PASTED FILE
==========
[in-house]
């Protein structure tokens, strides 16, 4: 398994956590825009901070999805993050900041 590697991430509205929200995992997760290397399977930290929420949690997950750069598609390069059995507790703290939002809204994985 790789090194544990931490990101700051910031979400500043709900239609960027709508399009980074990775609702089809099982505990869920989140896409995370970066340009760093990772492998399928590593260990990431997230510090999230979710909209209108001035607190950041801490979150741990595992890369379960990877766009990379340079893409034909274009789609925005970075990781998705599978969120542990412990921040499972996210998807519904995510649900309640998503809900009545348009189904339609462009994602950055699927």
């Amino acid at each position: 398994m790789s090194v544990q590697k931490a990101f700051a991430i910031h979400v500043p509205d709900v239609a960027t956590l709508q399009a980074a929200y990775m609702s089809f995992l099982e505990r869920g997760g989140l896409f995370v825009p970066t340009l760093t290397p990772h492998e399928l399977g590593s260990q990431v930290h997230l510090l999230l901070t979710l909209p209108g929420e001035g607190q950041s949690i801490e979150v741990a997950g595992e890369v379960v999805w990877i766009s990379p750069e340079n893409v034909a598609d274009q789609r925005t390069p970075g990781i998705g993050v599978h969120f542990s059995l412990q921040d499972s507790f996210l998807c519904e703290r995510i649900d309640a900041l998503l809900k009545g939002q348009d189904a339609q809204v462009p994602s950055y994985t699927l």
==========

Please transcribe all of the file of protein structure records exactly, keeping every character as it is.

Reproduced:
[in-house]
């Protein structure tokens, strides 16, 4: 398994956590825009901070999805993050900041 590697991430509205929200995992997760290397399977930290929420949690997950750069598609390069059995507790703290939002809204994985 790789090194544990931490990101700051910031979400500043709900239609960027709508399009980074990775609702089809099982505990869920989140896409995370970066340009760093990772492998399928590593260990990431997230510090999230979710909209209108001035607190950041801490979150741990595992890369379960990877766009990379340079893409034909274009789609925005970075990781998705599978969120542990412990921040499972996210998807519904995510649900309640998503809900009545348009189904339609462009994602950055699927």
């Amino acid at each position: 398994m790789s090194v544990q590697k931490a990101f700051a991430i910031h979400v500043p509205d709900v239609a960027t956590l709508q399009a980074a929200y990775m609702s089809f995992l099982e505990r869920g997760g989140l896409f995370v825009p970066t340009l760093t290397p990772h492998e399928l399977g590593s260990q990431v930290h997230l510090l999230l901070t979710l909209p209108g929420e001035g607190q950041s949690i801490e979150v741990a997950g595992e890369v379960v999805w990877i766009s990379p750069e340079n893409v034909a598609d274009q789609r925005t390069p970075g990781i998705g993050v599978h969120f542990s059995l412990q921040d499972s507790f996210l998807c519904e703290r995510i649900d309640a900041l998503l809900k009545g939002q348009d189904a339609q809204v462009p994602s950055y994985t699927l």